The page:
Evil and Evidence

Oxford Studies in Philosophy of Religion 7:1-31 (2016)
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Abstract

The problem of evil is the most prominent argument against the existence of God. Skeptical theists contend that it is not a good argument. Their reasons for this contention vary widely, involving such notions as CORNEA, epistemic appearances, 'gratuitous' evils, 'levering' evidence, and the representativeness of goods. We aim to dispel some confusions about these notions, in particular by clarifying their roles within a probabilistic epistemology. In addition, we develop new responses to the problem of evil from both the phenomenal conception of evidence and the knowledge-first view of evidence.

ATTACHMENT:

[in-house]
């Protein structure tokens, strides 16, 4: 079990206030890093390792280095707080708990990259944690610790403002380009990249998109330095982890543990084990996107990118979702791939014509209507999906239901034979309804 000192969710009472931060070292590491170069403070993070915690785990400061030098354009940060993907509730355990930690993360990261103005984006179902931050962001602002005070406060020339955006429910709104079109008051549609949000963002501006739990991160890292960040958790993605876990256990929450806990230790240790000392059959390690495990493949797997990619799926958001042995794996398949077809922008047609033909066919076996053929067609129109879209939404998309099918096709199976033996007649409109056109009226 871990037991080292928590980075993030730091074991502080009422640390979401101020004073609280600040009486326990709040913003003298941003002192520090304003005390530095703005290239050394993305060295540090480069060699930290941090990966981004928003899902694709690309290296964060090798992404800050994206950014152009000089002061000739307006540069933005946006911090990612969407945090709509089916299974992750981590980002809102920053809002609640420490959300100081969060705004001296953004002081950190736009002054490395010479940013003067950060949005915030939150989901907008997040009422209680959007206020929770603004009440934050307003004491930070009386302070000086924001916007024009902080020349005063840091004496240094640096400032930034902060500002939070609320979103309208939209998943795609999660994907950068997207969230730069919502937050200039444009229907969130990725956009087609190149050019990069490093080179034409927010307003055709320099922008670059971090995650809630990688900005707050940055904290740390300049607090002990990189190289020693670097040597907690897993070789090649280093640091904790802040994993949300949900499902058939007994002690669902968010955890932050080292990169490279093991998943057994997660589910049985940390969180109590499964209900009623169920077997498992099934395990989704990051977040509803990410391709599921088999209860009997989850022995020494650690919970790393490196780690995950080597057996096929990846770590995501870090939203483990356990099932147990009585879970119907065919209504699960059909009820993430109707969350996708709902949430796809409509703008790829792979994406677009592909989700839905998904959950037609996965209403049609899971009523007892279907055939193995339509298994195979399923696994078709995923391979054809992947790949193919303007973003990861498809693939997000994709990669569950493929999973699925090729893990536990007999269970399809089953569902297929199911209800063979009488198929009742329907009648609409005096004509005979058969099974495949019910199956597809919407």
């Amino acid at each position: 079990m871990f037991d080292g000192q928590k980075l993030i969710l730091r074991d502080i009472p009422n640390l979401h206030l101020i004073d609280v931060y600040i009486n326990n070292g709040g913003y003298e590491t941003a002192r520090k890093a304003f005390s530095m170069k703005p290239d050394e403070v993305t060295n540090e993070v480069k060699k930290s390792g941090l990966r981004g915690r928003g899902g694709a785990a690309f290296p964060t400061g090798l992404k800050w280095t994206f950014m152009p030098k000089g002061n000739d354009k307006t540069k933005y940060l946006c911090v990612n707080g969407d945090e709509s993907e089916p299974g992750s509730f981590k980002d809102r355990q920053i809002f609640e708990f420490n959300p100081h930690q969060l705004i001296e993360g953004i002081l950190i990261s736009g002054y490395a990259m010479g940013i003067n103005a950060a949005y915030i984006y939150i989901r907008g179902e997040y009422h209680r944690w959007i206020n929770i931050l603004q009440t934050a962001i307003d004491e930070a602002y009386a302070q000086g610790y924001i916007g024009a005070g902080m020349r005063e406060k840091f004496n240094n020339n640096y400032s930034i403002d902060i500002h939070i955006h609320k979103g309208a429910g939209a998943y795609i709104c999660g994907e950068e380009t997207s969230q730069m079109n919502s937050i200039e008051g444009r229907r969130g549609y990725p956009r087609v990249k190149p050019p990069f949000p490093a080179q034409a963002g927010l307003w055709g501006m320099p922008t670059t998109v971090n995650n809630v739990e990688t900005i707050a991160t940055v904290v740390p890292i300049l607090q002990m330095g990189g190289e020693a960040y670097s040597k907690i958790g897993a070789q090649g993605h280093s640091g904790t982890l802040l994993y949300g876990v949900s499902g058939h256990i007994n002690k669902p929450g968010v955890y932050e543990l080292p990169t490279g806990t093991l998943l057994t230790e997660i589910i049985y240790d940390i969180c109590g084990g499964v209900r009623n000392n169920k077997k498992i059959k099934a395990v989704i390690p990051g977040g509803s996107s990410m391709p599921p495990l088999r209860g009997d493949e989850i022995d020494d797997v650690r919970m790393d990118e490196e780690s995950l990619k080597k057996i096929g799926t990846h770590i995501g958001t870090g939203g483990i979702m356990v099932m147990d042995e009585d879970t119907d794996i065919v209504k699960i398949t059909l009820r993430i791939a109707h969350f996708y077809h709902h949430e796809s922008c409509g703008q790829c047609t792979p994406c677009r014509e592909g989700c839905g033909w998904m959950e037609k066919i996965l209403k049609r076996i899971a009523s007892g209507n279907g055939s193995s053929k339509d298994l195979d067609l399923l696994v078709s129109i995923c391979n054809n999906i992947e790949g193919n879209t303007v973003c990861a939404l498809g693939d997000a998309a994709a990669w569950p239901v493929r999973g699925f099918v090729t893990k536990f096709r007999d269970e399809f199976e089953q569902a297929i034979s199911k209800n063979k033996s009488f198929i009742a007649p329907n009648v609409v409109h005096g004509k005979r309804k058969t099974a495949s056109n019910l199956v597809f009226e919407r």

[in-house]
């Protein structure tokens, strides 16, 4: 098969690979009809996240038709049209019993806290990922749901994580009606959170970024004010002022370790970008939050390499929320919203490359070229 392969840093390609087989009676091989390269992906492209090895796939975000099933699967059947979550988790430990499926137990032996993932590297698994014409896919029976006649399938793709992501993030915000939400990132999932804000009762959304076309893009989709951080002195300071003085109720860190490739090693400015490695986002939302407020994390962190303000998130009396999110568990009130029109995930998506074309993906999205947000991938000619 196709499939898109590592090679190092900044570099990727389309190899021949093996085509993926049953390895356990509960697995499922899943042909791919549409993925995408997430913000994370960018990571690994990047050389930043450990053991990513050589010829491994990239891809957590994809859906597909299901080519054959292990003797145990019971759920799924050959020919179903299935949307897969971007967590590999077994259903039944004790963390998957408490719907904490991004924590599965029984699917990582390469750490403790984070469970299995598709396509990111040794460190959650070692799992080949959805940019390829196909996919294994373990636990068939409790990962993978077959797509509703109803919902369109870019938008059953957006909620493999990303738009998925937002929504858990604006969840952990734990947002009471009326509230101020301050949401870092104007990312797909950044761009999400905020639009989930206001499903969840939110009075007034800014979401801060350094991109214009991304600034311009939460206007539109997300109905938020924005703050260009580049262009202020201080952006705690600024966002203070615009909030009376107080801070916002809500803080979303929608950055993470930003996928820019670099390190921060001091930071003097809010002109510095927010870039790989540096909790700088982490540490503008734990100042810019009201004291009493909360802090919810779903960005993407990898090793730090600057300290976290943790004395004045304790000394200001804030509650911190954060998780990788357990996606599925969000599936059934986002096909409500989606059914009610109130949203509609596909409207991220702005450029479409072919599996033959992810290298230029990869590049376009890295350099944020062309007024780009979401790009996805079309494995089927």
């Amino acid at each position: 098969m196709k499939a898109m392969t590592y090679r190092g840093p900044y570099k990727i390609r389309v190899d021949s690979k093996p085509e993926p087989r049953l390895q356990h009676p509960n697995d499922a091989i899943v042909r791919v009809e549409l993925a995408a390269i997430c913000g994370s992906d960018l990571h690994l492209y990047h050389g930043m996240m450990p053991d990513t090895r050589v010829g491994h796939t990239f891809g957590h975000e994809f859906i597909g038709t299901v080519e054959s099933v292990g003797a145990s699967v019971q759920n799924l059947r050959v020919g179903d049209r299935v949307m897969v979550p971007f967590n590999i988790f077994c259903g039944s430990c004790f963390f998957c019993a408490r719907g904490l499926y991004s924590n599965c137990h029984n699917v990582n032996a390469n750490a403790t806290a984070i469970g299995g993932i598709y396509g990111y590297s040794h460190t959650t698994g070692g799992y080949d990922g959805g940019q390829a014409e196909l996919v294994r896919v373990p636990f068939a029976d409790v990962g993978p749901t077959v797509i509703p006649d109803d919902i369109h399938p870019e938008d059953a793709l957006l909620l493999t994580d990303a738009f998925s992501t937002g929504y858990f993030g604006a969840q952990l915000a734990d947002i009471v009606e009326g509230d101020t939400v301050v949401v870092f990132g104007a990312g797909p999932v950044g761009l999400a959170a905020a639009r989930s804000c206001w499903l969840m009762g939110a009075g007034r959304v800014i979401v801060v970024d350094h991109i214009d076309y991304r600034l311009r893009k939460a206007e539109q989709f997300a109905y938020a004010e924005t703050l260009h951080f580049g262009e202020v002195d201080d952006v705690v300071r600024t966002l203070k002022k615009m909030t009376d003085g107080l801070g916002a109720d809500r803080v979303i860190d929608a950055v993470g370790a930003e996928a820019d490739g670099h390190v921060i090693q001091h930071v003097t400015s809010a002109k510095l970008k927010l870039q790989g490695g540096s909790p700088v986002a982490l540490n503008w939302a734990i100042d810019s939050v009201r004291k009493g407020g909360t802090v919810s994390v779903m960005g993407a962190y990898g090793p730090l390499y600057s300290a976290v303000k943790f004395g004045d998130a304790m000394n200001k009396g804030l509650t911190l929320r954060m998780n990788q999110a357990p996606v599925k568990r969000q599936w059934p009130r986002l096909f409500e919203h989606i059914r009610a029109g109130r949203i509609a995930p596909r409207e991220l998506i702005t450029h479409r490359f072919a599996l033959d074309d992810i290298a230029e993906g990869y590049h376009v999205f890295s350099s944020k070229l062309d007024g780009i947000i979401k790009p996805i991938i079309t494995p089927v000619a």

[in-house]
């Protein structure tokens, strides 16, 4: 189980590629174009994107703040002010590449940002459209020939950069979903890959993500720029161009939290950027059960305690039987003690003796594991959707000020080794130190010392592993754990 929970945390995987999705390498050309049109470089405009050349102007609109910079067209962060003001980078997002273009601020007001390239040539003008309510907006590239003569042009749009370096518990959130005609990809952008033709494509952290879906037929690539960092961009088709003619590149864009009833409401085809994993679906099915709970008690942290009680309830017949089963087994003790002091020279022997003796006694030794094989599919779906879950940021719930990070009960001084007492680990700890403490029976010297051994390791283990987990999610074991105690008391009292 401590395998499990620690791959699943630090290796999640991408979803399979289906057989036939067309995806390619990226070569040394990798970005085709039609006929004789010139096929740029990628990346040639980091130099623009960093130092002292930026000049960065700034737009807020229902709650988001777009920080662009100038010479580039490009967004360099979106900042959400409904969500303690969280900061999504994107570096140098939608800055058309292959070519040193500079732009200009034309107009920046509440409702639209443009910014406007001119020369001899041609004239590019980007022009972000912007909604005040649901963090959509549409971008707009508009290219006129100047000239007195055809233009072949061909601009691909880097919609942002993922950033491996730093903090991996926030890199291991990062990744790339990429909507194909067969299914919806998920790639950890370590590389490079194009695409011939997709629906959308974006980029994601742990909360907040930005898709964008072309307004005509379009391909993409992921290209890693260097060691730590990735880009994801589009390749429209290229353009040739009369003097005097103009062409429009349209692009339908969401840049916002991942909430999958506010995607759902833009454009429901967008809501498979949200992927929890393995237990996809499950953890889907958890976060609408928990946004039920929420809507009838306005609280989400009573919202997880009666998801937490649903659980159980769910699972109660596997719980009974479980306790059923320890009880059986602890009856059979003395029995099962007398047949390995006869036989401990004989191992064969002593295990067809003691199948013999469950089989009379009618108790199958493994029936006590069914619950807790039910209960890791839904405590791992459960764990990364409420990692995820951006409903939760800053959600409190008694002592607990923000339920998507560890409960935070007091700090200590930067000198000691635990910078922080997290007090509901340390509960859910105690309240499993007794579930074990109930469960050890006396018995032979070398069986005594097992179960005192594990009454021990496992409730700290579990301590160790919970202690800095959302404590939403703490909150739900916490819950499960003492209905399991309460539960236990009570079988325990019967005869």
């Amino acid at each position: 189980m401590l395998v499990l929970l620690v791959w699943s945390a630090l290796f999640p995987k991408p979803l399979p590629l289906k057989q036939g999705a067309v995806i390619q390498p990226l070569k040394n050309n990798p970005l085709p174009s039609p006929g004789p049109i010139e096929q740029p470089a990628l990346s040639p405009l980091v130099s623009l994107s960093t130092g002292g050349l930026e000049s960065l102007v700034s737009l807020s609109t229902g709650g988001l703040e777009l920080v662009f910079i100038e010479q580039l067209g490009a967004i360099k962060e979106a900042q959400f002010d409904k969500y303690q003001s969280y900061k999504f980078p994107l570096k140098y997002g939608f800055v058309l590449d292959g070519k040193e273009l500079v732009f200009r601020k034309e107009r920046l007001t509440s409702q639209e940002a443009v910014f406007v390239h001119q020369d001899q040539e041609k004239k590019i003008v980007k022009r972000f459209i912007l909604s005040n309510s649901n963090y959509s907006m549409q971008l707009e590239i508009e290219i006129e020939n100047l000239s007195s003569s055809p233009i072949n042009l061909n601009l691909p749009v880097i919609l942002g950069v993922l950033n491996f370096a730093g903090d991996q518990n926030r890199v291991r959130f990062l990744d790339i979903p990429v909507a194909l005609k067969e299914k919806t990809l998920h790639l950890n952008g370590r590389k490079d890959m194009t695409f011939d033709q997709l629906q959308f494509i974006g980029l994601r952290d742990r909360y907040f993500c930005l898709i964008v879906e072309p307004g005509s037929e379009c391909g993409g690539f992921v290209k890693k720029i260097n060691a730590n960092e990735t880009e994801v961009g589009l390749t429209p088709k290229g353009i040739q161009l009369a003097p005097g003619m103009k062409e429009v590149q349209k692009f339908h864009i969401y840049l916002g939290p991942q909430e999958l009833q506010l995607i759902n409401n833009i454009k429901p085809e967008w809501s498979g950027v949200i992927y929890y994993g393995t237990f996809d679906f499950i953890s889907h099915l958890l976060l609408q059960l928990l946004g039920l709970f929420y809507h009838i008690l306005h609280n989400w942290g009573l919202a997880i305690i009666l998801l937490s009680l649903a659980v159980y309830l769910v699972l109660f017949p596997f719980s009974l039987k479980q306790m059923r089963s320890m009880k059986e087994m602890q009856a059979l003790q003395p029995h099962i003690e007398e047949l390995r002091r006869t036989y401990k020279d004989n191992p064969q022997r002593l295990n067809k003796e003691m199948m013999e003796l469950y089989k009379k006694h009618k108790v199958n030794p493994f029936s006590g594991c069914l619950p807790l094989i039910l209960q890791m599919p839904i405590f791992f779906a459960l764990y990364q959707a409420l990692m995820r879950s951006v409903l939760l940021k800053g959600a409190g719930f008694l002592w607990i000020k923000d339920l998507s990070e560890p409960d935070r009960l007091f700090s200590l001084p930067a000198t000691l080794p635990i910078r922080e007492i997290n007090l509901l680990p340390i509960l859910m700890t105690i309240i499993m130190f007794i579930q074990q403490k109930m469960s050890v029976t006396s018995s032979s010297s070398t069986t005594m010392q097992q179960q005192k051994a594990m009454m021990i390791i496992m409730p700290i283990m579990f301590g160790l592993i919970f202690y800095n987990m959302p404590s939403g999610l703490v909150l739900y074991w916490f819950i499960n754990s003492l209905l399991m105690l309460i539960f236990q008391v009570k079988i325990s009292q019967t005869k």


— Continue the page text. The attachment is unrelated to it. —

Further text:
Author Profiles

Matthew A. Benton
Seattle Pacific University
John Hawthorne
University of Southern California
Yoaav Isaacs
Baylor University

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